The Grammy’s, Lin-Sanity, Jon Stewart (and Iran)

This is another column about the burgeoning crisis between the US and Iran. Since I have yet to gain any traction with this issue I have decided to sprinkle gratuitous pop-culture references throughout the piece to generate interest.

This column first appeared in the February 16th, 2012 edition of the Long Island Press.

Over the past couple of weeks my frequent collaborator, Dorian Dale, and I have set the burgeoning conflict between Iran and the United States in our sights, determined to bring this potential disaster further forward in our nation’s collective consciousness. But while Whitney Houston’s body is in search of an arena large enough to hold her mourners, talk of the next Great War generates barely enough interest to fill a teacup.

Therefore, I have decided to shamelessly sprinkle gratuitous pop-culture references throughout this column in order to reach a larger audience. (References are bolded for navigational ease.)

Iran is the slow moving accident you can’t take your eyes off of. It’s LIN-sanity. For that matter, so is the global economy, the crisis in the Eurozone and the price of oil. Let’s add in the GOP primary season for good measure to bring this tainted stew to a boiling point because the decision-making process in America this year will be guided by partisan politics rather than practical policies.

New Yorkers would be wise to look up from their smartphones for a moment to see what’s really happening. Not only is New York home to the United Nations and ethnic communities from around the globe, it bears visible scars of terrorism. Many of its residents’ livelihoods are directly or indirectly tied to the world financial district, and don’t forget that The Daily Show with Jon Stewart is also taped in the city. Moreover, conventional wisdom (if there is such a thing) has it that should the wheels come off the Obama train, our current governor will be a top Democratic contender to challenge whichever GOP dipshit is lucky enough to hoodwink America into voting for him.

One way for Obama to lose the upcoming election is if oil prices continue to get out of hand. As it is, we are already experiencing higher-than-normal pricing during the winter months. Analysts are already warning that if the trend continues and conflict with Iran steers toward the inevitable, oil could hit $200 per barrel this year, translating into approximately $6 at the pump. If this were to happen, Barack Obama’s chances at re-election would be slimmer than Adrien Brody.

Many in the media have dismissed the likelihood of confrontations between the U.S. and Iran as “saber rattling,” but there have been some very real world occurrences that are beyond rhetoric. The attempted bombing of the Israeli embassy in Bangkok this week by an Iranian man and successful assassinations of nuclear engineers within Iran over the past few months have heightened tensions between Israel and Iran. For its part, the United States is positioning itself to defend against the threatened closure of the Strait of Hormuz, a key “choke point” for oil tankers in the Middle East. Along the way, the United States rescued Iranian fishing vessels twice in one week—events that garnered brief, but small international attention as opposed to George Clooney’s performance in “The Descendants,” which has received international acclaim and Oscar nominations.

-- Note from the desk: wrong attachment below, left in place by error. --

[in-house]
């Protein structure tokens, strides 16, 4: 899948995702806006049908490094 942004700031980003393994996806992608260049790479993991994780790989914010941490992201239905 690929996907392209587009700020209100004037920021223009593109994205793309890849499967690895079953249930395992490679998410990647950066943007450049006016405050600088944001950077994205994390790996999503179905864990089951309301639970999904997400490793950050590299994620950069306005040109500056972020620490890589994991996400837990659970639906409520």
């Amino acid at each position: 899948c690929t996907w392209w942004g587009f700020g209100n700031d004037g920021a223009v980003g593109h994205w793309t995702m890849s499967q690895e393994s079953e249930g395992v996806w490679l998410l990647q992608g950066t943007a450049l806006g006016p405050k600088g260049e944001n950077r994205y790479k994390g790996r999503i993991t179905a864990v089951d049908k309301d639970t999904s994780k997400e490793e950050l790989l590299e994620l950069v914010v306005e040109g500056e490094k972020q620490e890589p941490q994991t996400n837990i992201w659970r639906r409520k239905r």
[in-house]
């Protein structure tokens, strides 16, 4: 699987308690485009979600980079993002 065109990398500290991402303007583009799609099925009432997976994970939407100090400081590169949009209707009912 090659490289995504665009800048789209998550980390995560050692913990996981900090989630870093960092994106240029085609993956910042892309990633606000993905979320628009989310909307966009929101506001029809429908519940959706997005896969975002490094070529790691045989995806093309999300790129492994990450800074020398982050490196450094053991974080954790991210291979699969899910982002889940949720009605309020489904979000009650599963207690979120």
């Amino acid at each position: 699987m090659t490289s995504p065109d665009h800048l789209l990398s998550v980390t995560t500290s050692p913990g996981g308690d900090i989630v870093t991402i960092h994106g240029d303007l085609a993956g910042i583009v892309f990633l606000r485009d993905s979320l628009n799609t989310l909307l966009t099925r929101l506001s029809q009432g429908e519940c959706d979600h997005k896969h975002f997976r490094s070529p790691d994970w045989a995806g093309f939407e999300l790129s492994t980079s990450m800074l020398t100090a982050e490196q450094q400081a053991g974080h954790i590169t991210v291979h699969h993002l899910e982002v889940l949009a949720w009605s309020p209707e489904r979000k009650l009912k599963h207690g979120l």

While the world does its familiar dance of deadly brinksmanship, consider for a moment the case of Morgan Stanley. Never has one company had so much to say about, or perhaps to gain, from the pressing issues at hand. Morgan Stanley embodies the intersection of finance, politics, oil and war more than any other corporation on Earth. If ever there was an example of the “corporatization” of America, this is it. I’m reviving my frequent criticism of Morgan Stanley so we may, in the words of Belgian-born artist Gotye, “Walk the plank with our eyes wide open.”

First off, trying to drill down into Morgan’s structure is like jumping down the rabbit hole in search of Johnny Depp.  The list of Morgan Stanley subsidiaries is a 25-page, single-spaced document with 207 corporations registered on the Cayman Islands alone. What most people, and even some savvy investors, don’t realize is that among them you will find a host of companies directly related to or involved in the oil industry.

Take, for example, Heidmar, a global oil shipping company with 120 vessels. Or TransMontaigne, which controls a third of the oil terminal business in the United States. Both are wholly-owned subsidiaries of Morgan Stanley. Furthermore, Morgan owns $1.2 billion in shares of ExxonMobil and $900 million in shares of Chevron. Oh, and many of the oil futures contracts are traded on the Intercontinental Exchange in Atlanta, which was founded by Jay-Z. No, jk, lmfao. It was founded by Morgan Stanley, Goldman Sachs and BP.

Piece this together and you will quickly understand that there are two things of critical importance to Morgan Stanley where the oil business is concerned: price and volatility. When you add to the equation that the leading energy analysts in the world who predict the future price and volatility of oil are from… you get the point.

To borrow from the Occupy Wall Street movement—This is what democracy doesn’t look like.

Now let’s get our conspiracy freak on for a moment and take a look at whom Morgan Stanley is backing for president of the United States. No, it’s not Steven Colbert. Morgan is steadfastly behind Willard “I support military action in Iran” Romney. In fact, it is Romney’s third top contributor in the 2012 election cycle behind only Goldman Sachs and JP Morgan, two companies that also know a little bit about gaming the financial markets.